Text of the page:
Chairs - A History by Florence de Dampierre

By Florence de Dampierre

Книга о стульях - развитии, видах и т.д.

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S. senate and 2 0 congressmen: 8 from South Carolina, 4 from North Carolina, 3 from Alabama, and one each from the other former Confederate states (Zinn, 1 9 8 0 , p. 1 9 5 ) . Moreover, the 14th Amendment (ratified in 1 8 6 8 ) declared that "all persons born or naturalized in the United States" were citizens and that no state shall make or enforce any law that shall abridge the privileges or immunities of citizens of the United States; nor shall any State deprive any person of life, liberty, or property, without due process of law; nor deny to any person within its jurisdiction the equal protection of the laws.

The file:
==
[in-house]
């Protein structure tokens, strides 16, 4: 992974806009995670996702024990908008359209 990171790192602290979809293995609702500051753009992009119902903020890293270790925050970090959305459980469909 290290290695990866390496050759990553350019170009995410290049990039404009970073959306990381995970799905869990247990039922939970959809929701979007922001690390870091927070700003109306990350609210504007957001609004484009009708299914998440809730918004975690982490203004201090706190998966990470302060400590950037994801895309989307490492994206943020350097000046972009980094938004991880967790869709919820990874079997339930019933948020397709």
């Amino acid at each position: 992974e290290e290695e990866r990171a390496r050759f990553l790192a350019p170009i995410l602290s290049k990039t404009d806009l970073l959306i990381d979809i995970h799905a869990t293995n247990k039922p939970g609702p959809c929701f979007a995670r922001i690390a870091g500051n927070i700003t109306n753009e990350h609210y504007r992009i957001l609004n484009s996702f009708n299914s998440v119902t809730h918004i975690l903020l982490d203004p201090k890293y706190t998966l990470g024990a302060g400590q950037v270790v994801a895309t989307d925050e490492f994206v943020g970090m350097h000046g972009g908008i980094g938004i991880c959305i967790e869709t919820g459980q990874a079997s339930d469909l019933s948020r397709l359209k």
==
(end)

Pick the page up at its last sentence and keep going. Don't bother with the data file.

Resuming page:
Because many young African American males wore suits with padded shoulders and trousers that were tapered at the Hustler 49 ankles, the term zoot suit passed into everyday usage (Cosgrove, 1 9 8 4 , p. 4 0 ) . Moreover, the zoot suit became the display of those negotiating a specific masculine, race, and class identity. As Cosgrove (p. " Furthermore, zoot-suiters challenged, at the symbolic level, essentialist notions of gender, race, and class. In fact, they represented what Dick Hebdige ( 1 9 7 8 , p.

Each child was placed in a foster home, and at age 13 Malcolm came under the custodial control of a white couple, the Swerlins, of Mason, Michigan. This was Malcolm's first close relationship with white people; in retrospect, he notes that "they were good peo• ple" (Malcolm X , 1 9 6 4 , p. 2 6 ) . Although the Swerlins also "liked" Malcolm, they refused to consider him a human being. Rather, they looked on him as a "mascot," a family pet. As Malcolm (p. 2 6 ) put it: They all liked my attitude, and it was out of their liking for me that I soon became accepted by them—as a mascot.

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